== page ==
Our member S. Neil Hosenball passed away on 23 December 2009. He was born in New York, and was a graduate of Harvard University law school.
He was a lawyer in Cleveland before joining the National Aeronautics and Space Administration (NASA). After many years as Deputy General Counsel, Dr. Hosenball served as NASA’s General Counsel from 1975-1985. He participated in the drafting of the UN treaties on the peaceful uses of outer space, among other issues.
Through his work in UNCOPUOS, Dr. Hosenball was key in formulating and negotiating the 1979 Agreement Governing the Activities of States on the Moon and Other Celestial Bodies.
He received a Presidential Rank Award in the early 1980s.
After retiring from NASA, he was appointed as the first Director of the Center for Space Law and Policy at the University of Colorado. He became a partner at Davis, Graham and Stubbs, where he started a space law practice.
Dr S. Neil Hosenball was a longtime and dedicated member of the IISL and a recipient of its Certificate of Merit in 1985.
Stephen Doyle adds:
During the late 1970s and early 1980s Neil and I worked together on UN delegations, ITU matters, and other international agreement activities involving space.
Mr. Hosenball served on or led US Delegations to the Legal Subcommittee of the UN-COPUOS during the 1970s when the committee was considering the 1972 Convention on Liability, the 1975 Convention on Registration of Space Objects, and negotiations leading to the 1979 Moon Treaty, which entered into force in 1984. Mr. Hosenball participated occasionally at collooquia of the IISL during his years at NASA, but as a senior government official, he avoided accepting positions of office or directorship of NGOs. He was a diligent negotiator and a creative attorney who made significant contributions to the development of space law, especially during the years he served as General Counsel to NASA.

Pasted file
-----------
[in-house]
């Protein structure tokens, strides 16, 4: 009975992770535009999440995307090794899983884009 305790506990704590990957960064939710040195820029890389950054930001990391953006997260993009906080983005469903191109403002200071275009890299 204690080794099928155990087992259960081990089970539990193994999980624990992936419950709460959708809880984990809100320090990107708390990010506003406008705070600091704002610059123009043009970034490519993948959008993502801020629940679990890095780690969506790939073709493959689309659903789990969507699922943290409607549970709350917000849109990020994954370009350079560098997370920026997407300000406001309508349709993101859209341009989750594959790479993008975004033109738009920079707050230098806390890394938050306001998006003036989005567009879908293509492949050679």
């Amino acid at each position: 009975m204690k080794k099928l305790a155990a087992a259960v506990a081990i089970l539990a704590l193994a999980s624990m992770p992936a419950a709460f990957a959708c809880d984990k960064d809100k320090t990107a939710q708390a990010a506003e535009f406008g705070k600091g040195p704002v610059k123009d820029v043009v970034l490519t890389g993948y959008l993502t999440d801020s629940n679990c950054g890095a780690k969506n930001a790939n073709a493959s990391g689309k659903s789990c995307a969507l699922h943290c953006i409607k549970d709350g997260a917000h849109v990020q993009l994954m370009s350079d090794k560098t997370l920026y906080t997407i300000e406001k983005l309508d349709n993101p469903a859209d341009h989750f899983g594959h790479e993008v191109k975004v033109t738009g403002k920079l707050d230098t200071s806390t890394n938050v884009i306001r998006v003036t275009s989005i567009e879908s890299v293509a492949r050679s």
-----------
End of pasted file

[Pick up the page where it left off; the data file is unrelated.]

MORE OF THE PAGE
Nandasiri Jasentuliyana adds:
Neil was one of the most effective US negotiators in the UN-COPUOS perhaps because he was the least confrontational under all circumstances and maintaining a very friendly approach though because of his sharpness remained a super negotiator always getting what he considered was reasonable to get (nothing more nothing less).
He wrote perhaps the most authoritative academic articles on the treaties he had negotiated. They appeared in the Journal of Space Law.
He contributed equally authoritative chapter in my Manual on Space Law. Neil as a member of IISL presented a couple of papers. He was a good friend and a wonderful human being.
Eugeniusz Wyzner adds:
As Neil Hosenball was a member and eventually head of the United States delegation to the Legal Subcommittee of COPUOS throughout the years when I served as its chairman, we worked closely together, in particular during the sessions of the Subcommittee. Neil was not only an outstanding scholar of Outer Space law, but also a skillful negotiator with a vision of a common goal and a true, reliable friend.
In Neil Hosenball’s capacity as NASA General Counsel he had been drafting the instructions for the US delegation to the Subcommittee. He told me once half-jokingly that this made it easier for him to be more flexible in negotiating provisions of Outer Space treaties as the head of the US delegation. Indeed, his negotiating skills and expertise greatly contributed to the codification of Outer Space law in the form of universal treaties (where every word had to be approved by consensus), a significant achievement in the era of Cold War.
Michel Bourély, Former Legal Adviser, ESA adds:
Dans ma carrière à l’ESA, j’avais eu à affronter Neil Hosenball comme adversaire dans une difficile négociation avec la NASA. Je connaissai donc ses grandes qualités professionnelles, auxquelles je tiens à rendre hommage aujourd’hui.